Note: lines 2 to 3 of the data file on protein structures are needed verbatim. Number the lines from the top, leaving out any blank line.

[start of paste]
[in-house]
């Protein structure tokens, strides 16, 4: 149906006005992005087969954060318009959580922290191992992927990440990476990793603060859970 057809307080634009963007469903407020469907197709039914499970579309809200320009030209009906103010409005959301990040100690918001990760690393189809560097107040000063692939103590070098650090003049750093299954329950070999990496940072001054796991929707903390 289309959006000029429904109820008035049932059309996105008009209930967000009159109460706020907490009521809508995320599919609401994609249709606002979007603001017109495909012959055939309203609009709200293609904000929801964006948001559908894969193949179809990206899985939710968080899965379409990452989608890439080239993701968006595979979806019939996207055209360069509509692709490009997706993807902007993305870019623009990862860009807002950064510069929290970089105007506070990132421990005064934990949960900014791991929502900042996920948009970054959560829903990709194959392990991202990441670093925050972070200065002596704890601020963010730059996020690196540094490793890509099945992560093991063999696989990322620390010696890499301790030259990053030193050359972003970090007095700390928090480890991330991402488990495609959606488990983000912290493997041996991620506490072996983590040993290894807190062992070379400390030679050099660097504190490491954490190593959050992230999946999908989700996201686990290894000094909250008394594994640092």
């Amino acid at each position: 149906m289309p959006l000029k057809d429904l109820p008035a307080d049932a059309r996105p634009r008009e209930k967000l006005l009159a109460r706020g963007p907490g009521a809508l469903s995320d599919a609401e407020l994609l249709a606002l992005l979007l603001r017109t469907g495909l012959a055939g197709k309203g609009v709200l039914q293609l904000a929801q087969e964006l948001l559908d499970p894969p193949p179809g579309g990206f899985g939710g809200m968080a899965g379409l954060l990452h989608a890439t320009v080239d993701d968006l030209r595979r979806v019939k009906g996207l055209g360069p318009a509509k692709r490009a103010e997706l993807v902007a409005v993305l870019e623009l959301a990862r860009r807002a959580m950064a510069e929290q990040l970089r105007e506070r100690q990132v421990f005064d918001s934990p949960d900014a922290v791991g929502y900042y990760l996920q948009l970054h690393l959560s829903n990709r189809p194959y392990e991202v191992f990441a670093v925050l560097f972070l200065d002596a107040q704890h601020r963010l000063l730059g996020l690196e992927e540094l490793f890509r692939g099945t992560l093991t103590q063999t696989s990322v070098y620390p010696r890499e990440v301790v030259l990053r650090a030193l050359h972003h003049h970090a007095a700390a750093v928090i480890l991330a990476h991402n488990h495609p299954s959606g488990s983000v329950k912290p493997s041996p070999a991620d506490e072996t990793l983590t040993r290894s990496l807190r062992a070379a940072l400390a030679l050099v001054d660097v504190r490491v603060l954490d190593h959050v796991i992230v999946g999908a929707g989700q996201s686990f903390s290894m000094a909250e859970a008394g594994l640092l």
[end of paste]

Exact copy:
């Protein structure tokens, strides 16, 4: 149906006005992005087969954060318009959580922290191992992927990440990476990793603060859970 057809307080634009963007469903407020469907197709039914499970579309809200320009030209009906103010409005959301990040100690918001990760690393189809560097107040000063692939103590070098650090003049750093299954329950070999990496940072001054796991929707903390 289309959006000029429904109820008035049932059309996105008009209930967000009159109460706020907490009521809508995320599919609401994609249709606002979007603001017109495909012959055939309203609009709200293609904000929801964006948001559908894969193949179809990206899985939710968080899965379409990452989608890439080239993701968006595979979806019939996207055209360069509509692709490009997706993807902007993305870019623009990862860009807002950064510069929290970089105007506070990132421990005064934990949960900014791991929502900042996920948009970054959560829903990709194959392990991202990441670093925050972070200065002596704890601020963010730059996020690196540094490793890509099945992560093991063999696989990322620390010696890499301790030259990053030193050359972003970090007095700390928090480890991330991402488990495609959606488990983000912290493997041996991620506490072996983590040993290894807190062992070379400390030679050099660097504190490491954490190593959050992230999946999908989700996201686990290894000094909250008394594994640092």
């Amino acid at each position: 149906m289309p959006l000029k057809d429904l109820p008035a307080d049932a059309r996105p634009r008009e209930k967000l006005l009159a109460r706020g963007p907490g009521a809508l469903s995320d599919a609401e407020l994609l249709a606002l992005l979007l603001r017109t469907g495909l012959a055939g197709k309203g609009v709200l039914q293609l904000a929801q087969e964006l948001l559908d499970p894969p193949p179809g579309g990206f899985g939710g809200m968080a899965g379409l954060l990452h989608a890439t320009v080239d993701d968006l030209r595979r979806v019939k009906g996207l055209g360069p318009a509509k692709r490009a103010e997706l993807v902007a409005v993305l870019e623009l959301a990862r860009r807002a959580m950064a510069e929290q990040l970089r105007e506070r100690q990132v421990f005064d918001s934990p949960d900014a922290v791991g929502y900042y990760l996920q948009l970054h690393l959560s829903n990709r189809p194959y392990e991202v191992f990441a670093v925050l560097f972070l200065d002596a107040q704890h601020r963010l000063l730059g996020l690196e992927e540094l490793f890509r692939g099945t992560l093991t103590q063999t696989s990322v070098y620390p010696r890499e990440v301790v030259l990053r650090a030193l050359h972003h003049h970090a007095a700390a750093v928090i480890l991330a990476h991402n488990h495609p299954s959606g488990s983000v329950k912290p493997s041996p070999a991620d506490e072996t990793l983590t040993r290894s990496l807190r062992a070379a940072l400390a030679l050099v001054d660097v504190r490491v603060l954490d190593h959050v796991i992230v999946g999908a929707g989700q996201s686990f903390s290894m000094a909250e859970a008394g594994l640092l």